Online learning is increasingly popular, and EdTech companies have experienced an unprecedented boom in users in the last couple of years. That’s why it can be tricky to find one that suits you. For this reason, I’ve decided to test and analyze several adult education platforms.
Below is a comparison table and a detailed overview of my conclusions. This overview is based on my personal experience only.
Coursera is an open-source provider (MOOC) of courses offered by universities across the world and tutors. In 2021, there are a total of 244 educators from 53 countries active on the platform. They offer single courses, certifications and specializations, degree programs, and guided projects. Most courses are offered on-demand unless they have specific start/end dates.
Coursera currently offers over 20 Bachelor’s and Masters’s degree programs, over 80 professional certificates composed of several courses per program, over 1,300 specializations, and over 4,000 courses, both free and paid. Subjects range from Business and Marketing to Social Sciences and Humanities, amongst others.
Many courses are offered in English and other languages such as Spanish, Vietnamese, and Russian, to name a few. You can also set up subtitles on some courses’ videos. The providers are universities, private companies like Google and IBM, as well as individual professionals who are part of the Coursera network.
This online education platform is compiled of video lectures, reading materials, quizzes, and tests, often using external tools to complete the courses. Sometimes, like for one of its most popular specializations, “Python for Everybody” which I used for testing this platform during my free trial, you’d need to download third-party software.
There is a 7-day free trial to access the learning materials, but after it, you’d have to pay a fee of $39 per month if you’re learning a specialization, or several thousands of dollars if you choose a degree. Several courses and guided projects are offered for free.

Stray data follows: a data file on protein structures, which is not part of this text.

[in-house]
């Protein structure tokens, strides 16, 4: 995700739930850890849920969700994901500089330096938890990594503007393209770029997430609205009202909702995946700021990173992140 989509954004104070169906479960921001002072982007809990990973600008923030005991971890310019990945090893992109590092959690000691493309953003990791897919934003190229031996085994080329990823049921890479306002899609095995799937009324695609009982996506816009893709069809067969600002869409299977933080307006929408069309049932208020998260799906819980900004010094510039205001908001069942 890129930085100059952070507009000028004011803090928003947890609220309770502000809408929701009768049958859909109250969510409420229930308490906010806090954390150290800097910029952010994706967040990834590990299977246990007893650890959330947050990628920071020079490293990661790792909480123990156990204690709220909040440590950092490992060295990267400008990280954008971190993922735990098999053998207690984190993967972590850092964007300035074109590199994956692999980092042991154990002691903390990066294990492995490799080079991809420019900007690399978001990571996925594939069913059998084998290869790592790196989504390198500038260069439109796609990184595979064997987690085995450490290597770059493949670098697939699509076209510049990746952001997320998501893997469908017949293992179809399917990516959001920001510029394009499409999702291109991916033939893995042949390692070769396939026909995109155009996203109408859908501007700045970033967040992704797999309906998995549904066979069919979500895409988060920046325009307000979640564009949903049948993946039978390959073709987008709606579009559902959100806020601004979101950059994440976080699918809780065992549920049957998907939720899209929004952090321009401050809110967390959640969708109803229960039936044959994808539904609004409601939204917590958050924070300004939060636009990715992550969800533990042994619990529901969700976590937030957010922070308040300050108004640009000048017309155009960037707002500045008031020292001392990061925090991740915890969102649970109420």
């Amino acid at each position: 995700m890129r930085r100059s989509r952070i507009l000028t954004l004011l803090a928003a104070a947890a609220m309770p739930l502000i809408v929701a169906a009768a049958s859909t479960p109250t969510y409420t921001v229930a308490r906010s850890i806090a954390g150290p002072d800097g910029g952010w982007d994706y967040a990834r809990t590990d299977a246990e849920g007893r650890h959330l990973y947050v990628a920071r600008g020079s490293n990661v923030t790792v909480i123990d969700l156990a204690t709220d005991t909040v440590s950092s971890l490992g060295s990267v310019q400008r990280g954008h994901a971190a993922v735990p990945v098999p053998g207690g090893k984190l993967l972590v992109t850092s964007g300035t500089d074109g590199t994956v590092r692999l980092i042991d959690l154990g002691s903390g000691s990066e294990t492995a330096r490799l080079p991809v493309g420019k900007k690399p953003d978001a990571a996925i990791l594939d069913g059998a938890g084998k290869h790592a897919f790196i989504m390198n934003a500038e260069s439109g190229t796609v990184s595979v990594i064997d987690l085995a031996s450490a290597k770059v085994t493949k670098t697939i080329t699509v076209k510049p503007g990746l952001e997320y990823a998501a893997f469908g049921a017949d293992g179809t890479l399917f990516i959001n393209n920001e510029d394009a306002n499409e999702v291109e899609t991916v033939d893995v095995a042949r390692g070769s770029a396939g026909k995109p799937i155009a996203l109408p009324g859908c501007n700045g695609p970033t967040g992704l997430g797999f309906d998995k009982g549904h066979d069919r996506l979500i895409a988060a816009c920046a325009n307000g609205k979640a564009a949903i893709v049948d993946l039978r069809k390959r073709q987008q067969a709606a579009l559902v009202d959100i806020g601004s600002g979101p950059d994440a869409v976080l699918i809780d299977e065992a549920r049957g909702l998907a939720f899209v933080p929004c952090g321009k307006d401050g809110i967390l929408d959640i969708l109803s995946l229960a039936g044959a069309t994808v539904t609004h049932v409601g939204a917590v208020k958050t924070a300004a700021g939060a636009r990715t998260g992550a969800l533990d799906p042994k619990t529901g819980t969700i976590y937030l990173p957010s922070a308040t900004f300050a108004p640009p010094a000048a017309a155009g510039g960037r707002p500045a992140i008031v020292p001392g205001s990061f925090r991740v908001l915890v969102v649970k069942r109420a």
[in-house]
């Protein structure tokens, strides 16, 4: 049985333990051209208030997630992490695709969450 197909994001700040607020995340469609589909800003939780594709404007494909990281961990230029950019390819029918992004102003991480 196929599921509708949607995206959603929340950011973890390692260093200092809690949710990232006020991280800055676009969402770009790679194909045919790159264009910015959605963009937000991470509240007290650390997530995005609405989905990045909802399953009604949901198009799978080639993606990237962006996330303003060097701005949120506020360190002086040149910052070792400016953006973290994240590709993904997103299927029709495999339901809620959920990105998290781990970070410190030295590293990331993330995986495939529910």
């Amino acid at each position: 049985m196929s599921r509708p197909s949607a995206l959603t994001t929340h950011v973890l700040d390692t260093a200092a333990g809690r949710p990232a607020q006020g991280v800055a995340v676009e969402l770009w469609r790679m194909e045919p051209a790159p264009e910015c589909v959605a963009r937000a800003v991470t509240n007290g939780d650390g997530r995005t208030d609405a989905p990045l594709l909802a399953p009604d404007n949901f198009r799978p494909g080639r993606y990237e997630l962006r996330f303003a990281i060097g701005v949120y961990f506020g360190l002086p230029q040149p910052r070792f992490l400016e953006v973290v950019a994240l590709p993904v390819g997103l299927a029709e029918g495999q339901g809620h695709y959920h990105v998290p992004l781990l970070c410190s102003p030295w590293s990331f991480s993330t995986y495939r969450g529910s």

Currently, there are over 1,700 free courses and over 2,000 guided projects, over 500 of which are free. The latter is a great applied learning tool as it allows you to use your skills in practice, and the certificate is also free of charge. There’s also a Coursera Plus subscription for $399 a year which offers unlimited access to all content and certifications. Considering the prices of tuition in top universities, it’s a good way to get access to top-quality teaching at a discount, minus contact hours.
Another MOOC on this list is edX which also offers courses and programs from universities and enterprises around the world. A month ago, it was acquired by 2U. As a result, the platform is expected to reach over 50m learners globally. As of now, over 160 institutions and providers from over 20 countries are represented on the platform.
As of 2021, edX offers over 3,400 courses and 371 professional certifications and degree programs (MicroBachelors and MicroMasters which count towards college credit). They also offer XSeries programs, which are deep dives into in-demand fields by top providers and professionals that consist of three or more courses.
This online education platform includes subjects like Sciences, SocialTechnology and Engineering, and Law. Most courses are offered in English, but some are offered in French, Dutch, and Mandarin to name a few. The content includes videos and reading materials, with exams available in paid mode. English subtitles are available on videos.
Unlike Coursera, the courses are available for a limited time, after which edX deletes them. The providers are universities and for-profit and not-for-profit organizations. Some edX courses are also offered on Coursera, like “Getting Started with Python”, which is part of the specialization I mentioned above.
Some courses on edX are free of charge, but specializations and degree programs are not. For example, I tested out the platform with the Introduction to Marketing course offered by Edinburgh University. The course is offered for free, but only for a limited time period and without graded assignments and exams.
You can upgrade for $149 to get access to them and get a certificate of completion. Other courses can cost from $50 to $300. The “Digital Marketing Fundamentals” professional certificate, of which Introduction to Marketing is a part, costs $313.20. Other degree programs can cost up to $2-3k. For more information, read our review of this online education platform conducted in 2014.